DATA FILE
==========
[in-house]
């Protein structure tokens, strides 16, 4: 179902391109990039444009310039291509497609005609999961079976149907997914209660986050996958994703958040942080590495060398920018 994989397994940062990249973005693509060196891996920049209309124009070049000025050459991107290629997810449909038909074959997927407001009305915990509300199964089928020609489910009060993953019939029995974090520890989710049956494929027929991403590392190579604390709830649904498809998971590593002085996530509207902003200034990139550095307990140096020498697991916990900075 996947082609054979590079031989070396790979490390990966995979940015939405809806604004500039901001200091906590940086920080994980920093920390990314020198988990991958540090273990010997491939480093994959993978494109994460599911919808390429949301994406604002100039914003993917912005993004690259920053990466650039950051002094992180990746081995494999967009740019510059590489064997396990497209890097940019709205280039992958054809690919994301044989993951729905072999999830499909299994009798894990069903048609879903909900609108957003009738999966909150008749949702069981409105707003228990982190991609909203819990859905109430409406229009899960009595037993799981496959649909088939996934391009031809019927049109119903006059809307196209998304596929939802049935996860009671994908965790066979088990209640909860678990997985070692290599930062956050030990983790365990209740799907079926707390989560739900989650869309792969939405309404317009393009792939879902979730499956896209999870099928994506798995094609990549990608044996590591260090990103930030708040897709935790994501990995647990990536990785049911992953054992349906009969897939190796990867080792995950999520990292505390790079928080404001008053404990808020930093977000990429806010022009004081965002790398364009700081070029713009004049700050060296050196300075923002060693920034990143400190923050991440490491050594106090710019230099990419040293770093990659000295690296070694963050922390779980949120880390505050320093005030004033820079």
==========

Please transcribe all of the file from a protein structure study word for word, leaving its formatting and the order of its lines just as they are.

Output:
[in-house]
């Protein structure tokens, strides 16, 4: 179902391109990039444009310039291509497609005609999961079976149907997914209660986050996958994703958040942080590495060398920018 994989397994940062990249973005693509060196891996920049209309124009070049000025050459991107290629997810449909038909074959997927407001009305915990509300199964089928020609489910009060993953019939029995974090520890989710049956494929027929991403590392190579604390709830649904498809998971590593002085996530509207902003200034990139550095307990140096020498697991916990900075 996947082609054979590079031989070396790979490390990966995979940015939405809806604004500039901001200091906590940086920080994980920093920390990314020198988990991958540090273990010997491939480093994959993978494109994460599911919808390429949301994406604002100039914003993917912005993004690259920053990466650039950051002094992180990746081995494999967009740019510059590489064997396990497209890097940019709205280039992958054809690919994301044989993951729905072999999830499909299994009798894990069903048609879903909900609108957003009738999966909150008749949702069981409105707003228990982190991609909203819990859905109430409406229009899960009595037993799981496959649909088939996934391009031809019927049109119903006059809307196209998304596929939802049935996860009671994908965790066979088990209640909860678990997985070692290599930062956050030990983790365990209740799907079926707390989560739900989650869309792969939405309404317009393009792939879902979730499956896209999870099928994506798995094609990549990608044996590591260090990103930030708040897709935790994501990995647990990536990785049911992953054992349906009969897939190796990867080792995950999520990292505390790079928080404001008053404990808020930093977000990429806010022009004081965002790398364009700081070029713009004049700050060296050196300075923002060693920034990143400190923050991440490491050594106090710019230099990419040293770093990659000295690296070694963050922390779980949120880390505050320093005030004033820079």